Recently, the Special Rapporteur on the rights of persons with disabilities identified ‘detention as a result of diversion from the criminal justice system’ as a ‘common form’ of disability-specific deprivation of liberty (UN Special Rapporteur, 2019: para 14, see also para 46). She went on to elaborate:

[I]n these facilities, they will have less access to procedural guarantees than others in the criminal justice system and be subjected to forced interventions, solitary confinement and restraint. In such facilities, they are also subject to stricter regimes, and have less access to recreational, educational and health services than those available in mainstream prisons, as well as fewer procedural guarantees.

(UN Special Rapporteur, 2019: para 20)

These comments suggest that court diversion that involves detention in the disability and mental health system, such as in the UK and New Zealand, breaches Article 14.

Taken together, these two statements suggest that court diversion is unjust when it involves detention or coercion through disability' and mental health services because this involves coercion, and because individuals have less procedural protections than in relation to criminal legal intervention. The problem is one of discrimination along the lines of disability'.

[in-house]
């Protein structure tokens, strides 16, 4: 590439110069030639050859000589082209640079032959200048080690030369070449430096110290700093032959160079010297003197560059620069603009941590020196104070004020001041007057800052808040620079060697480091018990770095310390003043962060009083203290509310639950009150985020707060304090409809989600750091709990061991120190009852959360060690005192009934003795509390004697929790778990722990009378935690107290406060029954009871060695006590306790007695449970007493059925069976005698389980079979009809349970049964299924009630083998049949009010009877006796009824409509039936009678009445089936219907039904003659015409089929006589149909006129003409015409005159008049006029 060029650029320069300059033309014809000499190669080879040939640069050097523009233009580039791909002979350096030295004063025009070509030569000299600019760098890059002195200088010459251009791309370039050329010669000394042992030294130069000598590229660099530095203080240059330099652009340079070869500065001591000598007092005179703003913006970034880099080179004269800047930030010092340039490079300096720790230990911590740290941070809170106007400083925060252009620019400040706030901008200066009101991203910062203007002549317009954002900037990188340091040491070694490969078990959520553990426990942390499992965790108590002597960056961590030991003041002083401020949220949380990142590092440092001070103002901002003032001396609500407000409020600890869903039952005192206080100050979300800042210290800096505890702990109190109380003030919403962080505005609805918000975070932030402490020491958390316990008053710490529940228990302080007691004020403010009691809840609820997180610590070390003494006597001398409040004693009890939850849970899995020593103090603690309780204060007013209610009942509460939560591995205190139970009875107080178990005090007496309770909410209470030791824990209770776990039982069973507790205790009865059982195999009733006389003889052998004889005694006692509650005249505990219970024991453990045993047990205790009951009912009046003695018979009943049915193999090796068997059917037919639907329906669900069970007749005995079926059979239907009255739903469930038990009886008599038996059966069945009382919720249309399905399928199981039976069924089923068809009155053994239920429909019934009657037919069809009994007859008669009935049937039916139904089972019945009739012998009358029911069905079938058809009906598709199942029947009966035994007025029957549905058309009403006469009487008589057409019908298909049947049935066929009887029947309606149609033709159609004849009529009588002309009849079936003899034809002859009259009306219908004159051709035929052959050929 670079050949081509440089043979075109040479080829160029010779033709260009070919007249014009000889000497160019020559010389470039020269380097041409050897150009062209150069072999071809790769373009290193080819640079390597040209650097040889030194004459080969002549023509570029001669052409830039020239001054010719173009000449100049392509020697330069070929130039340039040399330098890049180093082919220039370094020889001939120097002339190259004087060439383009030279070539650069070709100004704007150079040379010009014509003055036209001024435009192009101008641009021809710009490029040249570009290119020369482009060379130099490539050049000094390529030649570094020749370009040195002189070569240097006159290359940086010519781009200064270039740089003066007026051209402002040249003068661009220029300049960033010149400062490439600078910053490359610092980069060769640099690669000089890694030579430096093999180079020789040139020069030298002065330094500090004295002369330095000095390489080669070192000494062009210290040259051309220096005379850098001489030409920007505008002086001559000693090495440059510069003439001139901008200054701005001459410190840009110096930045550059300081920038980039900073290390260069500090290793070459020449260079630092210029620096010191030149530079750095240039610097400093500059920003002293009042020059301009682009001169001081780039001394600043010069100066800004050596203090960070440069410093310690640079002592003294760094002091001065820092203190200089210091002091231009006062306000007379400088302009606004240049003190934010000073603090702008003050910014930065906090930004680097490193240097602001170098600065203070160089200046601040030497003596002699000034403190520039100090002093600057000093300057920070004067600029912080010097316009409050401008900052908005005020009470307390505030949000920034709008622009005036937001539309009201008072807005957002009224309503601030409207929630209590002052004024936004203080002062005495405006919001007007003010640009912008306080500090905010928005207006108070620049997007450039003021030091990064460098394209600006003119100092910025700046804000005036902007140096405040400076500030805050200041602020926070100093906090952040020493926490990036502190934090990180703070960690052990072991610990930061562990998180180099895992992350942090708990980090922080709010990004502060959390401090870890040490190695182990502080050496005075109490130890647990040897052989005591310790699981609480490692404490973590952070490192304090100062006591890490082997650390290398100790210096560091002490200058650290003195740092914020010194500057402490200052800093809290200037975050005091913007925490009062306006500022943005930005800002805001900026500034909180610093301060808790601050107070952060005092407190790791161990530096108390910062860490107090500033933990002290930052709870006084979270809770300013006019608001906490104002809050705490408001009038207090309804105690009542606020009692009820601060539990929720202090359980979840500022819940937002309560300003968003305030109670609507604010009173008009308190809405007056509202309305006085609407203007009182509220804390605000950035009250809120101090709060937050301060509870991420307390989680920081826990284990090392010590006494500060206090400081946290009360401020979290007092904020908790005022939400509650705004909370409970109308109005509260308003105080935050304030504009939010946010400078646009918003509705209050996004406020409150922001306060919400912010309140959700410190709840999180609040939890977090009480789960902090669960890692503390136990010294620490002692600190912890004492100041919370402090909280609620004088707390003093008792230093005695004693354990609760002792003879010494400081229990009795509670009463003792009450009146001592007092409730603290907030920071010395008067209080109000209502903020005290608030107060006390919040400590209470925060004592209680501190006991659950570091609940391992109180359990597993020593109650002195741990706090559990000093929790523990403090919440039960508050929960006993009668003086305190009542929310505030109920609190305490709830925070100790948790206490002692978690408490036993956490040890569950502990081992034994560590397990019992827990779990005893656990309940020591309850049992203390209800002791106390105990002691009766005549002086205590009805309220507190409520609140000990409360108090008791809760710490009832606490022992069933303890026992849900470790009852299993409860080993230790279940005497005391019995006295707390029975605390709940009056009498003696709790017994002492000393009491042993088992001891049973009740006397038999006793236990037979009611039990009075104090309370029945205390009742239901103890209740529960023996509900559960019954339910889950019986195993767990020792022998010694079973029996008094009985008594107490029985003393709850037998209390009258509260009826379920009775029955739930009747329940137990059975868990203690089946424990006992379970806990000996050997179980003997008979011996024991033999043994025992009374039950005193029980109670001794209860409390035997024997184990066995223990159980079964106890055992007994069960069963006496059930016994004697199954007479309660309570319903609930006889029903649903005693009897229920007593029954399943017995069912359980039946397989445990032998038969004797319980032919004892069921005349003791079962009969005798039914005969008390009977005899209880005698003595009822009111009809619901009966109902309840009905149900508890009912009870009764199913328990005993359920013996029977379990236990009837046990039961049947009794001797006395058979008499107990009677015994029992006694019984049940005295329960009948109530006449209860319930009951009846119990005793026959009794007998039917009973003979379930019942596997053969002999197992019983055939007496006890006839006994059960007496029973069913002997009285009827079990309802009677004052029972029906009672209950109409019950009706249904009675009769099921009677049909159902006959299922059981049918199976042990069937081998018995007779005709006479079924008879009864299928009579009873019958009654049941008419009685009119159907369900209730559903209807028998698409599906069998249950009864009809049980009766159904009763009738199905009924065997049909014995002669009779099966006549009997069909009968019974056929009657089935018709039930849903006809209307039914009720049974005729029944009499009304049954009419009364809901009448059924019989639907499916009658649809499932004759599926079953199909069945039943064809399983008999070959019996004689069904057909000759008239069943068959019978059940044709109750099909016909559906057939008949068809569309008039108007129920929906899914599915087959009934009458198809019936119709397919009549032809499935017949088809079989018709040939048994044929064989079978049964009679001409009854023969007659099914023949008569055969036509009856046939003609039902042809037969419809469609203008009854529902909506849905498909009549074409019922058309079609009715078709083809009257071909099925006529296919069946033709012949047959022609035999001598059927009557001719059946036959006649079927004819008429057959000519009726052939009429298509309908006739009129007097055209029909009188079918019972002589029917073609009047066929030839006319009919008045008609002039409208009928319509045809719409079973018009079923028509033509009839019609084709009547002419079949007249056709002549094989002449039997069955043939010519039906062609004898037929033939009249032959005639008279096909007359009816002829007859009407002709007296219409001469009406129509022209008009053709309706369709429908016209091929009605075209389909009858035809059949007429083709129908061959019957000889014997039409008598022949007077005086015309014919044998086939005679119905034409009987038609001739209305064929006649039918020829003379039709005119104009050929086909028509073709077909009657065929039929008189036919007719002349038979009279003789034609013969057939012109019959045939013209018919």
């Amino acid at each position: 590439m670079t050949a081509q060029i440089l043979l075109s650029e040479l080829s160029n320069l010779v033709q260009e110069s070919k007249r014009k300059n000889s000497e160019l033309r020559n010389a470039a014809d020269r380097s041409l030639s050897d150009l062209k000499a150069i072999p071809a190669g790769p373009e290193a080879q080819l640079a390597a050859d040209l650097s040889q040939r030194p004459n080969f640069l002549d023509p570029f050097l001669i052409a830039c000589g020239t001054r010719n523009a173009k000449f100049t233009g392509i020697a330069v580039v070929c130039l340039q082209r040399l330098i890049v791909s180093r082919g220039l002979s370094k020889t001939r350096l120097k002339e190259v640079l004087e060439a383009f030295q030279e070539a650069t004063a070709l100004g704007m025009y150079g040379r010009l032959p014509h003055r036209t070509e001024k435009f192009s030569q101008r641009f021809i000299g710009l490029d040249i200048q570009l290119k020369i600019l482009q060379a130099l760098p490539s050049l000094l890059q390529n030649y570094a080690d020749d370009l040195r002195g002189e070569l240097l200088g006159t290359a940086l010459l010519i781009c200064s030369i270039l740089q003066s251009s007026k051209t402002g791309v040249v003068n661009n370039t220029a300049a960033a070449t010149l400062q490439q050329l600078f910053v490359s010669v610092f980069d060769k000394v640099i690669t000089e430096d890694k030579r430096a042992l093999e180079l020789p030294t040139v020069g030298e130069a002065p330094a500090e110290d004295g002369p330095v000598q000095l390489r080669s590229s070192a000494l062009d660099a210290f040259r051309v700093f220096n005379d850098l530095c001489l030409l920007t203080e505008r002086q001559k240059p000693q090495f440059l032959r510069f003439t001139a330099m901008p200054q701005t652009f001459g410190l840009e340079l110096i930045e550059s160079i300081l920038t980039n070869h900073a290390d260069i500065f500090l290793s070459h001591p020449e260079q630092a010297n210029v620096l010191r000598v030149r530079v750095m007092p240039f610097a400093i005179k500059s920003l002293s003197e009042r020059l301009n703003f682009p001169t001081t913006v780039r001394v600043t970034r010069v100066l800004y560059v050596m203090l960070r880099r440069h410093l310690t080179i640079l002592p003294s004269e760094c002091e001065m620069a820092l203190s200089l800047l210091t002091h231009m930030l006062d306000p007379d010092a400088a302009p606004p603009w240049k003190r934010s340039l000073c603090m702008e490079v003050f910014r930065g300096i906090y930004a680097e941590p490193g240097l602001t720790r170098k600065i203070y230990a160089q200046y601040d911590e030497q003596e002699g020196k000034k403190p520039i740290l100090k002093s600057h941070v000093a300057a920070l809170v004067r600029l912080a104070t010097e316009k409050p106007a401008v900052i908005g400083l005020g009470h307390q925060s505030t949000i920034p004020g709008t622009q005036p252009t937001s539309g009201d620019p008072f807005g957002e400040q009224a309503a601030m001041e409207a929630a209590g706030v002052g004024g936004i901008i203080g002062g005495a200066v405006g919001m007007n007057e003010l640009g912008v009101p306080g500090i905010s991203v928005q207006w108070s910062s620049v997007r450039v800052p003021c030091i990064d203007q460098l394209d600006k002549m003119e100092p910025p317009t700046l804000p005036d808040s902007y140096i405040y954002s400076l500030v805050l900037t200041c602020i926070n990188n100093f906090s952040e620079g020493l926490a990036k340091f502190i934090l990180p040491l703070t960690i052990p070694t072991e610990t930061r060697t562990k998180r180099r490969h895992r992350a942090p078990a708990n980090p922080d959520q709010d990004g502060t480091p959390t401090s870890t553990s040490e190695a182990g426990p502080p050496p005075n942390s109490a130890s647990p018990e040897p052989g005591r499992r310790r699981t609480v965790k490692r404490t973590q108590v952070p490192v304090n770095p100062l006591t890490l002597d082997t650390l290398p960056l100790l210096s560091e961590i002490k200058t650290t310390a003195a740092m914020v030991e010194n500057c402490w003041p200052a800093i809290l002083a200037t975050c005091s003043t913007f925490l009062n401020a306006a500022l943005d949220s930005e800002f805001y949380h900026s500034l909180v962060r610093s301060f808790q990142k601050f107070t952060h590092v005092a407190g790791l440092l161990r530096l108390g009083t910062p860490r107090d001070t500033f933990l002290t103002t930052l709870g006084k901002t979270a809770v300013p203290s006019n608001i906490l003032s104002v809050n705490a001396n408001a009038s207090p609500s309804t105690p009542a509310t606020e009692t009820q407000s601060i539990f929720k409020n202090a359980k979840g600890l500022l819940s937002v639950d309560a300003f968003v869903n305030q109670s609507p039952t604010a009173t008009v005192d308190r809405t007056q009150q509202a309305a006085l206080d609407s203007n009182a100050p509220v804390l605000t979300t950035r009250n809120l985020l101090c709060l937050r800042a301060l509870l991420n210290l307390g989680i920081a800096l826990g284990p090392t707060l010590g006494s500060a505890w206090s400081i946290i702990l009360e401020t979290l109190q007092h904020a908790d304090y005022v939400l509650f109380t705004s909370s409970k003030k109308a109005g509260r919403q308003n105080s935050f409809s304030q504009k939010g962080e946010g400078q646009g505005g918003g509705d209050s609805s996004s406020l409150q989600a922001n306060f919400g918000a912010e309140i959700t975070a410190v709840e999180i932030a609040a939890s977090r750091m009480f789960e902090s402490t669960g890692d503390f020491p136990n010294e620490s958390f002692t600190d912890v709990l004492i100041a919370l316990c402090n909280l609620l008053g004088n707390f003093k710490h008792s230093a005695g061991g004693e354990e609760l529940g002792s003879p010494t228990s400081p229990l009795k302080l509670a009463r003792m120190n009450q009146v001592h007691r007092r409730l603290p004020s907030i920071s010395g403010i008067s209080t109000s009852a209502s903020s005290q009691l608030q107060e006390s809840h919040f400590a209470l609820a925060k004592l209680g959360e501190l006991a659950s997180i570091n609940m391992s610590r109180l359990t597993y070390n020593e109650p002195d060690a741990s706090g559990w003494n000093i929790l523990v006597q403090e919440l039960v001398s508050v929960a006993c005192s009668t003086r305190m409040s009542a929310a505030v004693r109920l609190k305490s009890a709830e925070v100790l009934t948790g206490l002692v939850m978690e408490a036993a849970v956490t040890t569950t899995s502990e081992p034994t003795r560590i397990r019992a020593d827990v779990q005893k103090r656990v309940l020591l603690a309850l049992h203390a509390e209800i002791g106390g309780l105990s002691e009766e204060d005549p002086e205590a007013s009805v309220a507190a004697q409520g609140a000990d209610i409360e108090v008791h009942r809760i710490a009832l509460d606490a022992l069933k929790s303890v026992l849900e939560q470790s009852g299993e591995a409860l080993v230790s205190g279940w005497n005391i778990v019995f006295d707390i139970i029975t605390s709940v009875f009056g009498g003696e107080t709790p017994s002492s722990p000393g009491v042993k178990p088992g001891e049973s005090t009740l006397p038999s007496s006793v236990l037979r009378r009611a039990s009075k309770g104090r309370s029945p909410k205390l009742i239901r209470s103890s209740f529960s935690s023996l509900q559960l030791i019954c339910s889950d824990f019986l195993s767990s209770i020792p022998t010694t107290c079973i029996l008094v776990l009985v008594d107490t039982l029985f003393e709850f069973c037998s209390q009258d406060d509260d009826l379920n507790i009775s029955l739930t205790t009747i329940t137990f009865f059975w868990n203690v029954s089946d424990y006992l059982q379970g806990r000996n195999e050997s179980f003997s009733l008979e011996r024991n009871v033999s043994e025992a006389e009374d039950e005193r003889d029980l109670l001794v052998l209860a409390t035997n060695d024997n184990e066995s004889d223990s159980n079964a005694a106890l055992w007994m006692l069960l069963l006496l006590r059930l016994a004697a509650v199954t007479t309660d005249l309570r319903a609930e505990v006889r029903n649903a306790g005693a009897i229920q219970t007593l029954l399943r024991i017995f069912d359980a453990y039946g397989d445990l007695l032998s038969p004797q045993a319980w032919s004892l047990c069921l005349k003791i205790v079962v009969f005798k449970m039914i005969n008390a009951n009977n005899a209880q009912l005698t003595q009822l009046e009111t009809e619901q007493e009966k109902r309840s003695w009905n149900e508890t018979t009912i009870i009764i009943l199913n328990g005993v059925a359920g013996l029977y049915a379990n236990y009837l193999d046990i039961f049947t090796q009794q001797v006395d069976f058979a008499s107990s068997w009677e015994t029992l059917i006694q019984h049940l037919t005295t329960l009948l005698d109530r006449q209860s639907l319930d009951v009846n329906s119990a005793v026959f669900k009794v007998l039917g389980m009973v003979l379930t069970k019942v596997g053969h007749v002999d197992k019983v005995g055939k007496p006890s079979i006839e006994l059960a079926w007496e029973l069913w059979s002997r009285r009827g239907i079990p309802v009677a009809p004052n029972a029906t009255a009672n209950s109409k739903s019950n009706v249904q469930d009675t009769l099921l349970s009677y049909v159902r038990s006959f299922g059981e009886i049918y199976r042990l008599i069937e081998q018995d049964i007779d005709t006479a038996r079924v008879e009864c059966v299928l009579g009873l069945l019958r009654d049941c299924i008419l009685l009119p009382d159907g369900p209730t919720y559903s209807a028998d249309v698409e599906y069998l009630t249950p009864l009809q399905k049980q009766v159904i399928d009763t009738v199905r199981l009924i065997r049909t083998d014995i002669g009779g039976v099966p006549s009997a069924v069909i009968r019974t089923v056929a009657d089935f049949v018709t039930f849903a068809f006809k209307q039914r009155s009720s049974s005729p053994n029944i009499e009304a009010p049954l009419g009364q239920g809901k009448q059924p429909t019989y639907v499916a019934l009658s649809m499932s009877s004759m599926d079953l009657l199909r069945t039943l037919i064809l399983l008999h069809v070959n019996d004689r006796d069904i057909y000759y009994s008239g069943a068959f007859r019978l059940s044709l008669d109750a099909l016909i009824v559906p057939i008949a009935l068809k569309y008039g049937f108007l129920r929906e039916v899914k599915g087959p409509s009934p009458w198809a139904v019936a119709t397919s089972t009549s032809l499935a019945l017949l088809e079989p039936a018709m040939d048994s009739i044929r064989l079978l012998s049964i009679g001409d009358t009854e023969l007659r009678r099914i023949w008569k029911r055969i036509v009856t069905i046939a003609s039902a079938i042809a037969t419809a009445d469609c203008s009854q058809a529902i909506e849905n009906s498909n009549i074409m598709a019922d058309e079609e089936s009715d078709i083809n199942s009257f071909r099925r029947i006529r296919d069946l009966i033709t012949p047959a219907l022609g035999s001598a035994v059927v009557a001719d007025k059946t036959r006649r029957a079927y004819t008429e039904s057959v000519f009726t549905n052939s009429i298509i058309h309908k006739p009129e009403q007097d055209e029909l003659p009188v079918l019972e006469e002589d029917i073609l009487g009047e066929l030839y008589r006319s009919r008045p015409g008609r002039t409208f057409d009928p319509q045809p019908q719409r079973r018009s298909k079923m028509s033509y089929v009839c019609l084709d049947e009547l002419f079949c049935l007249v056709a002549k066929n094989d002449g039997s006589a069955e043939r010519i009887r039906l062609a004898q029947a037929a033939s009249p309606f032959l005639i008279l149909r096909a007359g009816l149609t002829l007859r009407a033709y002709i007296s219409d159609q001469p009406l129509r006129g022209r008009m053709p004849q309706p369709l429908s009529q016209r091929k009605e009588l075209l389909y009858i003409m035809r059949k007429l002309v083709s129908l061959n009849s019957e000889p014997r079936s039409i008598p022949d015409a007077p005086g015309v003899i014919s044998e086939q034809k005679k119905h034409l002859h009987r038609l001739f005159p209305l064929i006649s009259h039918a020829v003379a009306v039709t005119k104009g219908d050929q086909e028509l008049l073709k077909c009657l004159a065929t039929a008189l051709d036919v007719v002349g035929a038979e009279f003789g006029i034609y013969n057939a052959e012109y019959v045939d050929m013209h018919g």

Scholars who have considered court diversion in the context of the CRI’D have engaged with the CRI’D in an instrumental fashion and argued that court diversion can comply if its coercive dimensions are removed, if it is focused on provision of support in the community and if it is more effectively' integrated into mainstream court process and settings (Ferrazzi et al., 2013: pp. 53-54; O’Mahony, 2013: p. 149; Perlin, 2013). Unlike these scholars, 1 have strong reservations about the possibility' of a ‘CRI’D’ compliant court diversion and about the ultimate utility of the CRI’D in addressing the problems I have identified with court diversion. In order to make these arguments, I now turn to the CRI’D and disability' criminal justice more broadly.

  • [1] For the sake of clarity’ and brevity’, the UN Convention on the Rights of People with Disabilities (UN, 2008) will be referred to here as the CRPD, and the UN Committee on the Rights of People with Disabilities will be referred to as the UN Disability' Committee.